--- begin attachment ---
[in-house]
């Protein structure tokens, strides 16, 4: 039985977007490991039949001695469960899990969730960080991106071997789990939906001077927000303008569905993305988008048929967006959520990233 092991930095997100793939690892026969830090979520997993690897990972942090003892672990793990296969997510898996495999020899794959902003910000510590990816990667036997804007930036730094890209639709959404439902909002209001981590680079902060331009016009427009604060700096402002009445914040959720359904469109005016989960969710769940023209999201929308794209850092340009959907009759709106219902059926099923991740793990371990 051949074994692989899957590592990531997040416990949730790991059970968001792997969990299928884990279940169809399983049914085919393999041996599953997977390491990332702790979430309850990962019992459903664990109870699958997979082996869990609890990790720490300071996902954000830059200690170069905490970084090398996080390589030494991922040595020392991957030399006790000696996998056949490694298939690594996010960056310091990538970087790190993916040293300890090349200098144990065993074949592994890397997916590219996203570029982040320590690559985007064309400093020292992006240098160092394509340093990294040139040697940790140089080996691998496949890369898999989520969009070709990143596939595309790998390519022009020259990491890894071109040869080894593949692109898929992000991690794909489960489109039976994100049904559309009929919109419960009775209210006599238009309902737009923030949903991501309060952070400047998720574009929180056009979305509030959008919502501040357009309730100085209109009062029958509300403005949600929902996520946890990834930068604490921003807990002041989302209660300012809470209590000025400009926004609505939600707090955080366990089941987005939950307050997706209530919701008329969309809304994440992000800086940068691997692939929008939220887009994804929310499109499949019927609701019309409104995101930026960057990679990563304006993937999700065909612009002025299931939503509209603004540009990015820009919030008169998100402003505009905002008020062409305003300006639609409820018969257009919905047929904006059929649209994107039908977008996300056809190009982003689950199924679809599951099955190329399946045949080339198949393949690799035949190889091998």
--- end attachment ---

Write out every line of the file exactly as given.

[in-house]
């Protein structure tokens, strides 16, 4: 039985977007490991039949001695469960899990969730960080991106071997789990939906001077927000303008569905993305988008048929967006959520990233 092991930095997100793939690892026969830090979520997993690897990972942090003892672990793990296969997510898996495999020899794959902003910000510590990816990667036997804007930036730094890209639709959404439902909002209001981590680079902060331009016009427009604060700096402002009445914040959720359904469109005016989960969710769940023209999201929308794209850092340009959907009759709106219902059926099923991740793990371990 051949074994692989899957590592990531997040416990949730790991059970968001792997969990299928884990279940169809399983049914085919393999041996599953997977390491990332702790979430309850990962019992459903664990109870699958997979082996869990609890990790720490300071996902954000830059200690170069905490970084090398996080390589030494991922040595020392991957030399006790000696996998056949490694298939690594996010960056310091990538970087790190993916040293300890090349200098144990065993074949592994890397997916590219996203570029982040320590690559985007064309400093020292992006240098160092394509340093990294040139040697940790140089080996691998496949890369898999989520969009070709990143596939595309790998390519022009020259990491890894071109040869080894593949692109898929992000991690794909489960489109039976994100049904559309009929919109419960009775209210006599238009309902737009923030949903991501309060952070400047998720574009929180056009979305509030959008919502501040357009309730100085209109009062029958509300403005949600929902996520946890990834930068604490921003807990002041989302209660300012809470209590000025400009926004609505939600707090955080366990089941987005939950307050997706209530919701008329969309809304994440992000800086940068691997692939929008939220887009994804929310499109499949019927609701019309409104995101930026960057990679990563304006993937999700065909612009002025299931939503509209603004540009990015820009919030008169998100402003505009905002008020062409305003300006639609409820018969257009919905047929904006059929649209994107039908977008996300056809190009982003689950199924679809599951099955190329399946045949080339198949393949690799035949190889091998």